Sunday, October 30, 2005
at 4:57 AM
We fall back an hour as we change from daylight to standard time 2 a.m. Sunday for most of the country. Most folks will set their clocks back before going to bed on Saturday night, giving themselves an extra hour of sleep. Daylight-saving time returns April 2. Congress has voted to change the dates for daylight-saving time by 3 weeks, but that doesn't take effect until 2007. We will switch back to standard time, falling back an hour on the first Sunday in November.
Even though Congress decrees the existence of Daylight Saving Time, states are free to ignore it if they so choose.
There are three states where this is the case:
Arizona: The Navajo reservation observes DST, but the remainder of the state stays on standard time. The Navajo reservation has the Hopi reservation in the middle, so there's a bit of a mixture of the two time zones in the north-east of the state.
Hawaii: does not observe DST at all
Indiana: The south-western tip of the state is in the Central time zone, and this part of the state does not observe DST. Therefore, while the rest of the state goes to Greenwich Mean Time (GMT)-4hr, this tiny area remains on GMT-6hr. The result is that driving along I-64 from Louisville, Kentucky to St Louis, Missouri, you will start at GMT-4hr, then have to put your clocks back 2 hours after only 70 miles. After a further 70 miles, you'll have to put them forward 1 hour.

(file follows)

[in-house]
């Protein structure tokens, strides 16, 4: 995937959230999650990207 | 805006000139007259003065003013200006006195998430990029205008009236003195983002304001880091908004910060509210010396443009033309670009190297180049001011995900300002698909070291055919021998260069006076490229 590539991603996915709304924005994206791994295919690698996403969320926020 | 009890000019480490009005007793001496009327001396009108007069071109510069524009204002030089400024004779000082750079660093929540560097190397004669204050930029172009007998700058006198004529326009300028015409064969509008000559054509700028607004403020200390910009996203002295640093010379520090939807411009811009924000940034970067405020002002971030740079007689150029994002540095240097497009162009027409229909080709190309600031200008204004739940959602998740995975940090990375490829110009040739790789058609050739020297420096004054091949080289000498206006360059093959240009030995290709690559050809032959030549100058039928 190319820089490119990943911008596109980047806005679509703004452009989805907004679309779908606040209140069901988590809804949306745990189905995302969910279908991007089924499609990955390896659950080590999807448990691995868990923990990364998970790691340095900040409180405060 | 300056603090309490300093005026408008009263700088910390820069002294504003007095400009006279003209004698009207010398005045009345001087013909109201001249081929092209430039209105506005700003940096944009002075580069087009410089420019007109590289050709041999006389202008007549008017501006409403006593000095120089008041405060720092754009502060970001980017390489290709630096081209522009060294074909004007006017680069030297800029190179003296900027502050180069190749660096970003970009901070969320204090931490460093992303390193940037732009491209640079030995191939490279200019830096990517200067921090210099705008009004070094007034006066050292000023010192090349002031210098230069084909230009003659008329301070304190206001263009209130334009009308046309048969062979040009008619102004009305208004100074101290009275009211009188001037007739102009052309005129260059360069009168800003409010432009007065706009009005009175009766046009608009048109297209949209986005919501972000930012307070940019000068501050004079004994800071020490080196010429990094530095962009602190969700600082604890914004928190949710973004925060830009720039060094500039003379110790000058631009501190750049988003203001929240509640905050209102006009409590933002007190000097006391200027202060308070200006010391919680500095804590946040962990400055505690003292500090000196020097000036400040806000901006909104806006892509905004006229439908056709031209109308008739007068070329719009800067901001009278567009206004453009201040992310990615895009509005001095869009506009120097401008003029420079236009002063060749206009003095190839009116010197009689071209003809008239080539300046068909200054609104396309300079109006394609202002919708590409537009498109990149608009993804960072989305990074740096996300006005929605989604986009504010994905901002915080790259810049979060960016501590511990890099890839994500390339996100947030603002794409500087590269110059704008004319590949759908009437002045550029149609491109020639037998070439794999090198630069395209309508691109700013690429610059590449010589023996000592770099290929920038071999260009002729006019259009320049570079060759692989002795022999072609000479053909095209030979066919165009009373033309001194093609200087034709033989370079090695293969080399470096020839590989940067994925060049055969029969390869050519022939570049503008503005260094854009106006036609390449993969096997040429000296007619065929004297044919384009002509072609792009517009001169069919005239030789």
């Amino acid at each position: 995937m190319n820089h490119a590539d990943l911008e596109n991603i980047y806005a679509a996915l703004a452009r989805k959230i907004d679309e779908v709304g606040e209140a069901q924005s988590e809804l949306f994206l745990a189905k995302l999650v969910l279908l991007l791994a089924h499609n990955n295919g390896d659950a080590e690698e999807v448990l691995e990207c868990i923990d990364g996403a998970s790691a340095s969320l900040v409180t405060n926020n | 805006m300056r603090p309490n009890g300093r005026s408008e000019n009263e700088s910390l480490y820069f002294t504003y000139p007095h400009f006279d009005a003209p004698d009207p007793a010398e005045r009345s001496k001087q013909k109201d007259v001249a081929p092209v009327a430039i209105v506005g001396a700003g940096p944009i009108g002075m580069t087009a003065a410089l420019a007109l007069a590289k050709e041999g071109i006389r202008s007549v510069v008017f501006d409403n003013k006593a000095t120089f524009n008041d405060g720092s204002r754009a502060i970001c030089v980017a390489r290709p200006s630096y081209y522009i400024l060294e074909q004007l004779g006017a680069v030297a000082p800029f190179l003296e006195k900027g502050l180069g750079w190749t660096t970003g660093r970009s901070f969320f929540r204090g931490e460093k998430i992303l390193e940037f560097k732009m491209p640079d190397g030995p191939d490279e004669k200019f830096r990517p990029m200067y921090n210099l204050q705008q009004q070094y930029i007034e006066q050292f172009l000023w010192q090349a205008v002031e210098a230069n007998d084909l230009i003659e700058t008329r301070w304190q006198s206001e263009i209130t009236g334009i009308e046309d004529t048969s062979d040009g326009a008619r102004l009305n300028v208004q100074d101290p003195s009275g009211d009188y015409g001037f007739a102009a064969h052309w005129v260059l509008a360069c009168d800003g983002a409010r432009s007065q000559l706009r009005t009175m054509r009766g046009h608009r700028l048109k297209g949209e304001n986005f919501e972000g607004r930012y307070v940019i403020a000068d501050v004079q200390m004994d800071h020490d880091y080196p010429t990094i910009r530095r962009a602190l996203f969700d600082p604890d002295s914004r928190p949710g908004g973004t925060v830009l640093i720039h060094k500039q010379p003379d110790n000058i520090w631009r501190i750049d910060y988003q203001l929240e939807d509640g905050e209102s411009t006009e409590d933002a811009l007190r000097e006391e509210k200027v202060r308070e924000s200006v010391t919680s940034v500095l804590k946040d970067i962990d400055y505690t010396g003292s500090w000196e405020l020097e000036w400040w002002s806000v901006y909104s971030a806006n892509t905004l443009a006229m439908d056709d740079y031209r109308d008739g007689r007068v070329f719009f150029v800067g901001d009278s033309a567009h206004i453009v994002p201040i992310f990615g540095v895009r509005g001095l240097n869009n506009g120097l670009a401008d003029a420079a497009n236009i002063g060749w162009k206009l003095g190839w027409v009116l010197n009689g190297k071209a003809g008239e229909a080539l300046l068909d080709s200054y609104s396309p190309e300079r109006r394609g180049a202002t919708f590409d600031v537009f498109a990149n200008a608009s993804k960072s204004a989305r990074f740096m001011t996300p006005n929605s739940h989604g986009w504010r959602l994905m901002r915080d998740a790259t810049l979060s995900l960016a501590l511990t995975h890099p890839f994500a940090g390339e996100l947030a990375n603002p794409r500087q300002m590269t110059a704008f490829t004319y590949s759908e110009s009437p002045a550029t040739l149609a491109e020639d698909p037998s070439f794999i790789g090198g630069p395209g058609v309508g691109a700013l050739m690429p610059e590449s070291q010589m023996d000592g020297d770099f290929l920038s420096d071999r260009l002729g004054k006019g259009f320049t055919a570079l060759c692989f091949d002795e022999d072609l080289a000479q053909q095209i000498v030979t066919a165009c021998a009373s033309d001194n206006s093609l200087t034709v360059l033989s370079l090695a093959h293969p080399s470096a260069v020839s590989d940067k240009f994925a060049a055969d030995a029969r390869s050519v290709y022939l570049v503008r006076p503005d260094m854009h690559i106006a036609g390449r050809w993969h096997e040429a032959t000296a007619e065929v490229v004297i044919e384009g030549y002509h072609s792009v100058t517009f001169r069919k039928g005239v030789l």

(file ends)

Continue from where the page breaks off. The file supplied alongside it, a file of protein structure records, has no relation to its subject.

When daylight-saving time starts 3 weeks earlier than usual in the United States come 2007, your VCR or DVD recorder could start recording shows an hour late.
Cell phone companies could give you an extra hour of free weekend calls, and people who depend on online calendars may find themselves late for appointments.
So I hope you enjoyed your extra hour. I am up at 4AM writing this. I think this might be my extra hour, but it might have been an hour ago. I am not sure.
By the way, did you ever wonder...(This is kind of gross) but when we wake up, why do we have crust in our eyes? -
“Eye crusts” (yuck) or "Sleepy Seeds" or "Sandman Sand" are the leftover protein and fat from tears that have dried up. Tears are made up of three things:
Salty water, Protein, and fat.
'Tears do lots of jobs. They clean the eye. They fill in tiny imperfections in the surface of the cornea, which needs to be perfectly smooth for maximal vision. They also deliver nutrients to the cornea, which has to be clear to let light through to the iris, and therefore has no blood vessels to deliver a “food supply.” And of course tears flow at times of emotion, when the tear glands power up and produce more salt water. '
So, as Jerry and the Pacemakers once said "crying's not a ba-a-ad thing. Just stop your crying when the birds sing. Oh Oh Oh... Don't let the sun catch you crying. The night's the time for all your tee-ee-ee-ee-ears." Are you humming it? If you are more than 40, I bet you are!
Have a great day and enjoy your hour.